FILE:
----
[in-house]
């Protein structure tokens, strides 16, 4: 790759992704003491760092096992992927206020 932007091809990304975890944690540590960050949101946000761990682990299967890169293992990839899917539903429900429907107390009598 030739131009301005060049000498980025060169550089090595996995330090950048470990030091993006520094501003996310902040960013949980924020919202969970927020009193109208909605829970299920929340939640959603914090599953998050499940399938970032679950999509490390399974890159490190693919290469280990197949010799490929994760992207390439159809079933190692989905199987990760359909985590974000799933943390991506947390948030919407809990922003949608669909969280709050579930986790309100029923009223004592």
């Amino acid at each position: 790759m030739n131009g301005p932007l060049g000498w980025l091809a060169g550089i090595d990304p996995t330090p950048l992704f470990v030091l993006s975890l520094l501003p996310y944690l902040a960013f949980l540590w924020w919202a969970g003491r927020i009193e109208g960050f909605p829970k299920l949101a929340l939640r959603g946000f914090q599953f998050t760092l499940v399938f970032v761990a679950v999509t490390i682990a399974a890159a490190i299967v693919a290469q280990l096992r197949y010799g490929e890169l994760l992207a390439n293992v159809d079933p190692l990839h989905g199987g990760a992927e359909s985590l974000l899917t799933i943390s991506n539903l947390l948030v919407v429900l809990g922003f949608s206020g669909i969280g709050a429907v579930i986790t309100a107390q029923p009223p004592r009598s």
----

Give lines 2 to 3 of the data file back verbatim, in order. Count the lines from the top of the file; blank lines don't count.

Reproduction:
């Protein structure tokens, strides 16, 4: 790759992704003491760092096992992927206020 932007091809990304975890944690540590960050949101946000761990682990299967890169293992990839899917539903429900429907107390009598 030739131009301005060049000498980025060169550089090595996995330090950048470990030091993006520094501003996310902040960013949980924020919202969970927020009193109208909605829970299920929340939640959603914090599953998050499940399938970032679950999509490390399974890159490190693919290469280990197949010799490929994760992207390439159809079933190692989905199987990760359909985590974000799933943390991506947390948030919407809990922003949608669909969280709050579930986790309100029923009223004592």
């Amino acid at each position: 790759m030739n131009g301005p932007l060049g000498w980025l091809a060169g550089i090595d990304p996995t330090p950048l992704f470990v030091l993006s975890l520094l501003p996310y944690l902040a960013f949980l540590w924020w919202a969970g003491r927020i009193e109208g960050f909605p829970k299920l949101a929340l939640r959603g946000f914090q599953f998050t760092l499940v399938f970032v761990a679950v999509t490390i682990a399974a890159a490190i299967v693919a290469q280990l096992r197949y010799g490929e890169l994760l992207a390439n293992v159809d079933p190692l990839h989905g199987g990760a992927e359909s985590l974000l899917t799933i943390s991506n539903l947390l948030v919407v429900l809990g922003f949608s206020g669909i969280g709050a429907v579930i986790t309100a107390q029923p009223p004592r009598s």